GWYNNE, Howell (1718-80), of Garth in Llanleonfel, Brec.
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Family and Education
b. 16 Apr. 1718, 1st s. of Marmaduke Gwynne1 by Sarah, da. of Daniel Evans of Peterwell. educ. Ch. Ch. Oxf. 1736. m. 1751, Mary, da. and coh. of Sir Thomas Powell, 1st Bt., wid. of Sir John Rudd, 4th and last Bt., 1s. His sis. Sarah m. in 1749 Charles Wesley. suc. fa. 13 Apr. 1769.
Ld. lt. Rad. Dec. 1755-66.
At the general election of 1754 Gwynne unsuccessfully contested Breconshire. But the previous year, when a vacancy was expected in Radnorshire, Henry Pelham had consulted Lord Powis, and Gwynne ‘was fixed upon as a proper candidate’;2and when it occurred in February 1755, he was recommended to Newcastle by Powis and his friends as ‘a gentleman of known zeal for his Majesty and his royal family, and of very considerable property in the county’.3 An opposition was threatened by Sir Richard Chase, supported by Lords Oxford and Carnarvon and the Tories, but on his declining, Gwynne was returned unopposed; the very moderate expense of £173 was paid out of secret service money.4
On 15 Dec. 1755 Powis wrote to Newcastle:5 Your Grace was pleased to tell me that I must take care of Mr. Howell Gwynne ... And I have the pleasure to assure your Grace that his conduct in Parliament has hitherto been agreeable to your wishes. I am under a necessity now of putting him into your Grace’s hands, recommending to your Grace in my turn, that you will take care of him.
Gwynne wished his brother to be made customer of the port of Milford—‘on easier terms, your Grace could scarce desire it, and it will oblige him’.
At the end of the month Gwynne was appointed lord lieutenant of Radnorshire, to the indignation of Carnarvon who on the accession of George III set out to supplant Gwynne both in his parliamentary seat and in the lord lieutenancy. Gwynne seems to have been anxious not to offend the new court, and in the ensuing transactions appears much more as a pawn in the hands of his friends than as a principal. Early in March 1761 an agreement was reached whereby Gwynne was to relinquish Radnorshire to Carnarvon for this Parliament, be returned elsewhere free of expense, and retain the lord lieutenancy for the next five years.6 He was placed by Newcastle at Old Sarum.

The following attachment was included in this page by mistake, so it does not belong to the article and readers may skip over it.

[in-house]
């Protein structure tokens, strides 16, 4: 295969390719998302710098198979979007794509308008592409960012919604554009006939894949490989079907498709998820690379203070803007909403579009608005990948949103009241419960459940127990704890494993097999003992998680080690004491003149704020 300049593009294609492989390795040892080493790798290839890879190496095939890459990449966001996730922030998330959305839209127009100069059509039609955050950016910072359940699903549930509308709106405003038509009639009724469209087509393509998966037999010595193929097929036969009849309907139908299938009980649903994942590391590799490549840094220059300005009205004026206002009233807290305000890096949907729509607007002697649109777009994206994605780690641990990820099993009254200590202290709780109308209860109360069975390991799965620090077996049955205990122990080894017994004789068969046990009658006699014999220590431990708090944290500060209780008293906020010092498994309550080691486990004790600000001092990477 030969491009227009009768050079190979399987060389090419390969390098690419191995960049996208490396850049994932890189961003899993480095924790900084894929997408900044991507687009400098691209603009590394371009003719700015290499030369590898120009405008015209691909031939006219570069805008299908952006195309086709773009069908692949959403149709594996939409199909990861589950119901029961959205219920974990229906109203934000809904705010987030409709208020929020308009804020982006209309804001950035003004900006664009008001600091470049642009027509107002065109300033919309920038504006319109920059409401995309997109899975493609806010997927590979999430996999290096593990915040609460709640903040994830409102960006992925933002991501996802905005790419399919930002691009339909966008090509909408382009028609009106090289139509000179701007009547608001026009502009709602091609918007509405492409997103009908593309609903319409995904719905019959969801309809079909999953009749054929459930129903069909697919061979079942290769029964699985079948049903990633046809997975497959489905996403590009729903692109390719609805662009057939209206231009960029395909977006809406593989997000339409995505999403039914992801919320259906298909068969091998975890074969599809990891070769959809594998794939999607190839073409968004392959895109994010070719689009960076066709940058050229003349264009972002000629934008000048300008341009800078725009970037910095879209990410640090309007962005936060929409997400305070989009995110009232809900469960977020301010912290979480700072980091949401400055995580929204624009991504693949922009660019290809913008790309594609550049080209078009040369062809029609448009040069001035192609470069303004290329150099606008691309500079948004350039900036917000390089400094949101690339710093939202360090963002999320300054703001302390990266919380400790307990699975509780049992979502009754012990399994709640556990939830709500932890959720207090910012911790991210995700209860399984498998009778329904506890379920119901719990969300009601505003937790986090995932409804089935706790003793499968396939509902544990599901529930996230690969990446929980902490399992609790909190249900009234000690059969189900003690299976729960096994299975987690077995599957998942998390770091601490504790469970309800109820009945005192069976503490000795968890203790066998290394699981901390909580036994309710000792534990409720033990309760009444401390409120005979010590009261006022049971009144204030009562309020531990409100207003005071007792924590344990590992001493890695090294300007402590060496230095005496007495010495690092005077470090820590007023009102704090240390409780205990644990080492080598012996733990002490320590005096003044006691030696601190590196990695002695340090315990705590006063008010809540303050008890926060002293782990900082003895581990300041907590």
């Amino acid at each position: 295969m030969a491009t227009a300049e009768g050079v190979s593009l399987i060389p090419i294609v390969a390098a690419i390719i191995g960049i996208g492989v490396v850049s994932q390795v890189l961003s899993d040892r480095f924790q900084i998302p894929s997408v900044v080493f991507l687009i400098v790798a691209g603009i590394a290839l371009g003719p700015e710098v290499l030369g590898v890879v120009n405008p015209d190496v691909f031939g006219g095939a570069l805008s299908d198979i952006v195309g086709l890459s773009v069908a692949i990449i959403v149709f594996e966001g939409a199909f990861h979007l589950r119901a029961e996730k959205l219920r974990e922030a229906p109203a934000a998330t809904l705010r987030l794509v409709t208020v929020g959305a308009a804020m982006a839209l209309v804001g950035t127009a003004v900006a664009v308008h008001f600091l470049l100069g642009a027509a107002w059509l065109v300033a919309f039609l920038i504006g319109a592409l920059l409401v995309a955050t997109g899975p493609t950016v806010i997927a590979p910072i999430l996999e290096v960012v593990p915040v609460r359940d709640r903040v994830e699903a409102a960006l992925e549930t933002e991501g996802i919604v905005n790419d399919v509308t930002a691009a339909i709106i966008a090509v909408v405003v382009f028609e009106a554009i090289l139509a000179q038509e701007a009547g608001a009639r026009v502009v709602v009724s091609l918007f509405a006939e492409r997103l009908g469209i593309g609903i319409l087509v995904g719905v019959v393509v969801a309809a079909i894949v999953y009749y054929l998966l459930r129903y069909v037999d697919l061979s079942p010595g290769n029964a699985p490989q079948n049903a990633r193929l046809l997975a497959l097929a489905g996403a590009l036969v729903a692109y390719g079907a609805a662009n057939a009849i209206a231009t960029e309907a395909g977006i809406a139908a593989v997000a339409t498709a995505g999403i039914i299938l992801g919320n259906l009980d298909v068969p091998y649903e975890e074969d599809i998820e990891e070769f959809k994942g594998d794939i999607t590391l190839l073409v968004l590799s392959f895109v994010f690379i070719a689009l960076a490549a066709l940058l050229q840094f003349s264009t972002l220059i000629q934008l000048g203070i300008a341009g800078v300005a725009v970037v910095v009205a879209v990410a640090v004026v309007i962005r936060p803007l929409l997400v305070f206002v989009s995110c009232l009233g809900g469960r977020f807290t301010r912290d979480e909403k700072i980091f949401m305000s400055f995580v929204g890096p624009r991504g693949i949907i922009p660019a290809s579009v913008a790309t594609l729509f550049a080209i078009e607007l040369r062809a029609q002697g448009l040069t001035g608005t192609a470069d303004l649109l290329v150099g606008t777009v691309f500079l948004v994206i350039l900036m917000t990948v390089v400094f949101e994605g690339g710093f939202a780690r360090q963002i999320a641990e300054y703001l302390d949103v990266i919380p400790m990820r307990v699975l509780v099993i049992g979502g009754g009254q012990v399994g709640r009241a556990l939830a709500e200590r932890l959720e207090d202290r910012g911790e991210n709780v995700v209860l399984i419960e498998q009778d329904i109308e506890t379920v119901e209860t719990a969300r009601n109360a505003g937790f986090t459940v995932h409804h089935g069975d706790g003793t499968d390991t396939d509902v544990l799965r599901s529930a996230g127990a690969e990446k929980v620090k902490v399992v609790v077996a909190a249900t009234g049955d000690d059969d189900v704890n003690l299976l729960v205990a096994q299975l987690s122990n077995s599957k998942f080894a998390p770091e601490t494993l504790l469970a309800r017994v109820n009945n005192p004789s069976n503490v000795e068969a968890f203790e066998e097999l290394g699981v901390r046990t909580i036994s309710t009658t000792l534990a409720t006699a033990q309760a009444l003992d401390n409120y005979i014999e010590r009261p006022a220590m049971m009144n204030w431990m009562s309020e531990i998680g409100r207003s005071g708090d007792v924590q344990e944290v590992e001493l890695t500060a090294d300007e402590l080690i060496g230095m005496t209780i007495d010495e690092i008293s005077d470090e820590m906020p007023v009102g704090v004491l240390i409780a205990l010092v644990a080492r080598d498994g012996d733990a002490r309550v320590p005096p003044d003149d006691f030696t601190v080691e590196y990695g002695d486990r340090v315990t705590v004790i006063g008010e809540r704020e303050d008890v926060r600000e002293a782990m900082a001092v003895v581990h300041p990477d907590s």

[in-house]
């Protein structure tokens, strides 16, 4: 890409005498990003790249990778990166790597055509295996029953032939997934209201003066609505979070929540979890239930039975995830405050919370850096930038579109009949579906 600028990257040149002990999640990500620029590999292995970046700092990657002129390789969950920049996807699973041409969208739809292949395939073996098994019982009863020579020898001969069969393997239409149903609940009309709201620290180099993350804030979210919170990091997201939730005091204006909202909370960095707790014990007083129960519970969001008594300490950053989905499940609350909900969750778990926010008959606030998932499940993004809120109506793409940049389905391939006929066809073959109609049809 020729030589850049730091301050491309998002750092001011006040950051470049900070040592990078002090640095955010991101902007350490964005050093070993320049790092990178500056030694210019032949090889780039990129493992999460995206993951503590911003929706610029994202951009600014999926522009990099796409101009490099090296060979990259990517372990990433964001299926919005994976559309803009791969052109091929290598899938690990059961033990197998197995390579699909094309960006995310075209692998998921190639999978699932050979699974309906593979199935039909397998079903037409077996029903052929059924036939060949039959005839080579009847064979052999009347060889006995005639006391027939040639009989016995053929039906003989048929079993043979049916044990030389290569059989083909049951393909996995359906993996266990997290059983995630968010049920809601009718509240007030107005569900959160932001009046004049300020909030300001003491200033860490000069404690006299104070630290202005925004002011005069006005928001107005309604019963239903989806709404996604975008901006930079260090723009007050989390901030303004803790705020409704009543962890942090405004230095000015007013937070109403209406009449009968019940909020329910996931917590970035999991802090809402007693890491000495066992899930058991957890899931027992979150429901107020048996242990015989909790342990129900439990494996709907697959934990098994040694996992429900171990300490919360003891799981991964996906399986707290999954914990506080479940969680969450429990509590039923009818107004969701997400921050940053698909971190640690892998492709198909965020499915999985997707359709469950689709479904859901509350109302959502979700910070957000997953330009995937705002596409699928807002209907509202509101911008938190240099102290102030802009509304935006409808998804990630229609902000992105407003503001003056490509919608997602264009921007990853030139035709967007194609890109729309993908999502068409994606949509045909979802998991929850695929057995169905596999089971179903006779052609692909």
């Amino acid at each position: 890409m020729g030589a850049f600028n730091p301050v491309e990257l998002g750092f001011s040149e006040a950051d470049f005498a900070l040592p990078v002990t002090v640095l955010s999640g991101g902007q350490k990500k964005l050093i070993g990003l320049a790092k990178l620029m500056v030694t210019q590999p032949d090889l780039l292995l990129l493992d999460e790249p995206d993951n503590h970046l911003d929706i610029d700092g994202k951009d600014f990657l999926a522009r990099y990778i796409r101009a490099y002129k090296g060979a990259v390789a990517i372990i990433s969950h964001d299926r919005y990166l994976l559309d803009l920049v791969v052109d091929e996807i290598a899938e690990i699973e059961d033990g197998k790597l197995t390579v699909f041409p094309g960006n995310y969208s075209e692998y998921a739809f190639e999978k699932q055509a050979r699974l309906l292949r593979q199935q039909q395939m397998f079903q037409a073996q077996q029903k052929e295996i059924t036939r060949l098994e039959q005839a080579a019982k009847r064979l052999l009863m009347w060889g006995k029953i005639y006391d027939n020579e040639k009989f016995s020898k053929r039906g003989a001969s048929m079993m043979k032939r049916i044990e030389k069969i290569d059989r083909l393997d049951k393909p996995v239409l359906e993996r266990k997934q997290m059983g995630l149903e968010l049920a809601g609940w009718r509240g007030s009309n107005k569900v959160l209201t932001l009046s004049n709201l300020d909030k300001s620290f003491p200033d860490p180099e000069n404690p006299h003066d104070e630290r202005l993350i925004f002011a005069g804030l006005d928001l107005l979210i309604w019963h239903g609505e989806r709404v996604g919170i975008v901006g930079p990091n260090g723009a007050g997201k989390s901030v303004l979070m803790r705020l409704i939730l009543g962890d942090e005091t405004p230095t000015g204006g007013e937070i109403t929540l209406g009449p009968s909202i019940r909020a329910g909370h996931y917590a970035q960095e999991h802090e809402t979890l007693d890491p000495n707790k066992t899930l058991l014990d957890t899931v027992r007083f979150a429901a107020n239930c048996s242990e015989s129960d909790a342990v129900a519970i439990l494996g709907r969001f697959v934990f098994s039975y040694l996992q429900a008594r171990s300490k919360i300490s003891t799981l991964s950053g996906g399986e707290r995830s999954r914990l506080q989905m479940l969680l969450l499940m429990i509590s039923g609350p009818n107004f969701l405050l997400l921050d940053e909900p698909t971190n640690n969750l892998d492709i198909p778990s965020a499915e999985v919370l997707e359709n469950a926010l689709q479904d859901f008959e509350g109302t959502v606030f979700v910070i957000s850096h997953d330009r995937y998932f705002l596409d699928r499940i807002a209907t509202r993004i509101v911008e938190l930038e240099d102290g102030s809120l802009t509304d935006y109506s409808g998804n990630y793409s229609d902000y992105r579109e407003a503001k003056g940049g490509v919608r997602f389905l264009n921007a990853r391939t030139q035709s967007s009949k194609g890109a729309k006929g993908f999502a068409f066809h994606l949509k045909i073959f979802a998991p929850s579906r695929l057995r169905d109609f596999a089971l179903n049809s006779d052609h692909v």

In October 1761 Gwynne still received Newcastle’s parliamentary whip through Powis, and in Bute’s list of December 1761 was first marked ‘Newcastle’; but next ‘Fox’: he is included in Fox’s list of Members in favour of the peace preliminaries. In the autumn of 1763 Jenkinson classed him as ‘pro’, and his name does not appear in any of the minority lists under the Grenville Administration. Marked as ‘contra’ by Rockingham in July 1765, he voted against the repeal of the Stamp Act. There is no record of his having spoken in the House. Dim and independent, he was listed by Rockingham in November 1766 as a Grenvillite, by Charles Townshend in January 1767 as a Rockingham, and by Newcastle in March 1767 as a follower of Administration. He did not vote either on the land tax, 27 Feb. 1767, or on nullum tempus, 17 Feb. 1768.
Chase Price wrote (to the Duke of Portland) in September 1765 about Gwynne ‘canvassing hourly’ in Radnorshire; and Price’s brother Richard reported to him on 13 Oct. that Carnarvon had informed Gwynne he would not stand again in 1768.7 But next Chase Price declared his candidature, and although Gwynne was supported by Lords Powis, Oxford and Bateman, Price established such superiority on the canvass that Gwynne declined the poll. He did not stand again, and died in 1780.